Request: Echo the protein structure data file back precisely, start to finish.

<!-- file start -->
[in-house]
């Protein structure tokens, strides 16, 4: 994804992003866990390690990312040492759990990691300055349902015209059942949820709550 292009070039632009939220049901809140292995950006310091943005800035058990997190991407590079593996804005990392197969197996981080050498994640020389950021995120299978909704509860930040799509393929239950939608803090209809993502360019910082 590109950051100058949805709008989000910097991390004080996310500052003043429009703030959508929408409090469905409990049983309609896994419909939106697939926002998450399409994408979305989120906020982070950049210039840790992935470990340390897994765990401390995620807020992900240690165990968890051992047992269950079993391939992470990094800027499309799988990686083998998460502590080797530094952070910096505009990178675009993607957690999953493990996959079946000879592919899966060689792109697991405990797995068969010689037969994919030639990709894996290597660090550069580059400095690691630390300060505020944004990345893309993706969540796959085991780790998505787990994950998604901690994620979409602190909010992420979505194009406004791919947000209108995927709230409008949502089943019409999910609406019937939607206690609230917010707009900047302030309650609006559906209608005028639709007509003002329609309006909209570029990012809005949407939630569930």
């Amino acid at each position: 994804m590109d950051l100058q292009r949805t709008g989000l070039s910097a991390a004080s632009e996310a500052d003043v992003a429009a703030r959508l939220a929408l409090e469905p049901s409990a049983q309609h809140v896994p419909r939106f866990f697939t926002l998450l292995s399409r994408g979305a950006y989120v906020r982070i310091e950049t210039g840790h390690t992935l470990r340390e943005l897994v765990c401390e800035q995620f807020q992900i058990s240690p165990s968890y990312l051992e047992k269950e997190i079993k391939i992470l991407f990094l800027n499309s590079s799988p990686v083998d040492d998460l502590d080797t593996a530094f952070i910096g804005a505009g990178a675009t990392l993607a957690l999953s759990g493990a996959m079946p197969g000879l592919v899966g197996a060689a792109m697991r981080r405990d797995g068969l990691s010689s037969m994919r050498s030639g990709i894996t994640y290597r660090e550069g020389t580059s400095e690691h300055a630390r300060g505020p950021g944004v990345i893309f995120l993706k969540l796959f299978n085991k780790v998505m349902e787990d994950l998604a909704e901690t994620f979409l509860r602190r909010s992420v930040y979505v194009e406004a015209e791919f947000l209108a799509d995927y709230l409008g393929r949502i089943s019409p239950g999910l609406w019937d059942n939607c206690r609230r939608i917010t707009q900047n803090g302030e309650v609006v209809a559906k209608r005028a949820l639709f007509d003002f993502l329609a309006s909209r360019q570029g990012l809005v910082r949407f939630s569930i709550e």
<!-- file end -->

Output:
[in-house]
């Protein structure tokens, strides 16, 4: 994804992003866990390690990312040492759990990691300055349902015209059942949820709550 292009070039632009939220049901809140292995950006310091943005800035058990997190991407590079593996804005990392197969197996981080050498994640020389950021995120299978909704509860930040799509393929239950939608803090209809993502360019910082 590109950051100058949805709008989000910097991390004080996310500052003043429009703030959508929408409090469905409990049983309609896994419909939106697939926002998450399409994408979305989120906020982070950049210039840790992935470990340390897994765990401390995620807020992900240690165990968890051992047992269950079993391939992470990094800027499309799988990686083998998460502590080797530094952070910096505009990178675009993607957690999953493990996959079946000879592919899966060689792109697991405990797995068969010689037969994919030639990709894996290597660090550069580059400095690691630390300060505020944004990345893309993706969540796959085991780790998505787990994950998604901690994620979409602190909010992420979505194009406004791919947000209108995927709230409008949502089943019409999910609406019937939607206690609230917010707009900047302030309650609006559906209608005028639709007509003002329609309006909209570029990012809005949407939630569930």
């Amino acid at each position: 994804m590109d950051l100058q292009r949805t709008g989000l070039s910097a991390a004080s632009e996310a500052d003043v992003a429009a703030r959508l939220a929408l409090e469905p049901s409990a049983q309609h809140v896994p419909r939106f866990f697939t926002l998450l292995s399409r994408g979305a950006y989120v906020r982070i310091e950049t210039g840790h390690t992935l470990r340390e943005l897994v765990c401390e800035q995620f807020q992900i058990s240690p165990s968890y990312l051992e047992k269950e997190i079993k391939i992470l991407f990094l800027n499309s590079s799988p990686v083998d040492d998460l502590d080797t593996a530094f952070i910096g804005a505009g990178a675009t990392l993607a957690l999953s759990g493990a996959m079946p197969g000879l592919v899966g197996a060689a792109m697991r981080r405990d797995g068969l990691s010689s037969m994919r050498s030639g990709i894996t994640y290597r660090e550069g020389t580059s400095e690691h300055a630390r300060g505020p950021g944004v990345i893309f995120l993706k969540l796959f299978n085991k780790v998505m349902e787990d994950l998604a909704e901690t994620f979409l509860r602190r909010s992420v930040y979505v194009e406004a015209e791919f947000l209108a799509d995927y709230l409008g393929r949502i089943s019409p239950g999910l609406w019937d059942n939607c206690r609230r939608i917010t707009q900047n803090g302030e309650v609006v209809a559906k209608r005028a949820l639709f007509d003002f993502l329609a309006s909209r360019q570029g990012l809005v910082r949407f939630s569930i709550e």